The part moistens from one side along the top (difficult to see the bottom).
This happened before the fuel pipe got wet.
The carbs were dry above the part.
The fuel pipe was dry this time so not much was coming out.
(apart from where it accumulated at the top, but we still couldn't see it running down the fuel pipe.) 

It really did look like it came from the join of the part to the carb.
Sad
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ANDYC
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Re: Fuel Leak

Post by ANDYC on Thu 12 Apr 2018, 3:55 pm

The part should move as it's only held in place by the O rings when the carbs are joined. 
Replace the fuel hose as it is probably well past it's best anyway and take it from there.
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Jameshambleton
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Re: Fuel Leak

Post by Jameshambleton on Thu 12 Apr 2018, 4:26 pm

If you heat up the alloy then the corrosion/chemical reaction that builds up in the threads probably will crack making it easier to remove the bolts/screws. Putting them in boiling water would work just as well.

If you need to keep the bike on the road and have no other transport I've got a spare set of carbs you can borrow - no idea on their history though.
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ceejay
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Re: Fuel Leak

Post by ceejay on Thu 12 Apr 2018, 10:33 pm

@Grarea wrote:
Nice one.
How on earth did you work out that bike's carbs were similar?
Random youtube searching?

Pretty much, I was actually watching his vid on sealing the tank on that same bike but watched the carbs one anyway as that was the next job for me too, thinking it might be helpful even if they are completely different... then when I got my carbs out it turned out they are not so different...

I guess it was a reliable and well developed carb design at the time when the writing was on the wall for carbs..
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Grarea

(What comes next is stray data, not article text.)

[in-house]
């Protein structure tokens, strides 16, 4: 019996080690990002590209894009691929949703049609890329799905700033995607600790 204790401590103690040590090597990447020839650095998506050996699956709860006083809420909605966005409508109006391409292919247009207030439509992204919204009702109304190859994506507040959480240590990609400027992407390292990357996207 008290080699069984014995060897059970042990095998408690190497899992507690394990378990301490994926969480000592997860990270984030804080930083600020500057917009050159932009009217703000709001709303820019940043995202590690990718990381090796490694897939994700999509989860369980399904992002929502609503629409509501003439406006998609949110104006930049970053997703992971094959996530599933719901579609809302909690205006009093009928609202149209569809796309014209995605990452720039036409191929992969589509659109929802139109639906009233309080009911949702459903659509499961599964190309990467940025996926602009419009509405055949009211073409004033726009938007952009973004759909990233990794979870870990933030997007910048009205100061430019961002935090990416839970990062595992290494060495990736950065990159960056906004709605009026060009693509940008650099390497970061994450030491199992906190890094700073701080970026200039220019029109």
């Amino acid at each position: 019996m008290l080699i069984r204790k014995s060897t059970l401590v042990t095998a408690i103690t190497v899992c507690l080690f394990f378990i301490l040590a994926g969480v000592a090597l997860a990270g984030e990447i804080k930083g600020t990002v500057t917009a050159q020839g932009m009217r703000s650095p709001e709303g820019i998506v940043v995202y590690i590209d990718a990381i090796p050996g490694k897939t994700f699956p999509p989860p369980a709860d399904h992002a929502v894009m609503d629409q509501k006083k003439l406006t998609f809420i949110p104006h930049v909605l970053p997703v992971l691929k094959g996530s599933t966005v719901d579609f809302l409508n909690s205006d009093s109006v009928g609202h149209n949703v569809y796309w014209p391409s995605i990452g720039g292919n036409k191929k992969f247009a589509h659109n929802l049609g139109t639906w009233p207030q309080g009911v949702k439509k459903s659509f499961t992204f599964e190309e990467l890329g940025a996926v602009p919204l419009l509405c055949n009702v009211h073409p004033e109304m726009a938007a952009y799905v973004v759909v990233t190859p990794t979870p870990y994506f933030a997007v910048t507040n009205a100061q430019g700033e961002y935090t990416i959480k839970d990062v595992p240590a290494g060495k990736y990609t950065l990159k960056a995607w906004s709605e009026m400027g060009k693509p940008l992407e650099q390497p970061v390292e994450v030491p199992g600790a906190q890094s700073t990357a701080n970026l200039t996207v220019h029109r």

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Location : Cornwall

Re: Fuel Leak

Post by Grarea on Fri 13 Apr 2018, 1:43 pm

@ANDYC wrote:The part should move as it's only held in place by the O rings when the carbs are joined. 
Replace the fuel hose as it is probably well past it's best anyway and take it from there.

Thanks for that.

Also, agreed.
I tried to get some on the way past earlier, but they didn't have the right size, bugger.
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Grarea
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Posts : 292
Location : Cornwall

Re: Fuel Leak

Post by Grarea on Fri 13 Apr 2018, 1:46 pm

@Jameshambleton wrote:If you heat up the alloy then the corrosion/chemical reaction that builds up in the threads probably will crack making it easier to remove the bolts/screws. Putting them in boiling water would work just as well.

If you need to keep the bike on the road and have no other transport I've got a spare set of carbs you can borrow - no idea on their history though.

Nice tip James, thanks.

That is incredibly generous James.
Thanks so much for the offer.

I can cycle about at the moment without too much problem.

If I missed the post I would struggle to collect it on the push bike.
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Grarea
the 900
the 900

Posts : 292
Location : Cornwall

Re: Fuel Leak

Post by Grarea on Wed 25 Apr 2018, 1:58 pm

Well, I learn something every day.
Turns out you are meant to have an accelerator and a decellerator cable.

100_7216 by chuffedas, on Flickr

Boy, everything I look at on this poor bike......
100_7223 by chuffedas, on Flickr


Last edited by Grarea on Wed 25 Apr 2018, 2:33 pm; edited 1 time in total
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Grarea
the 900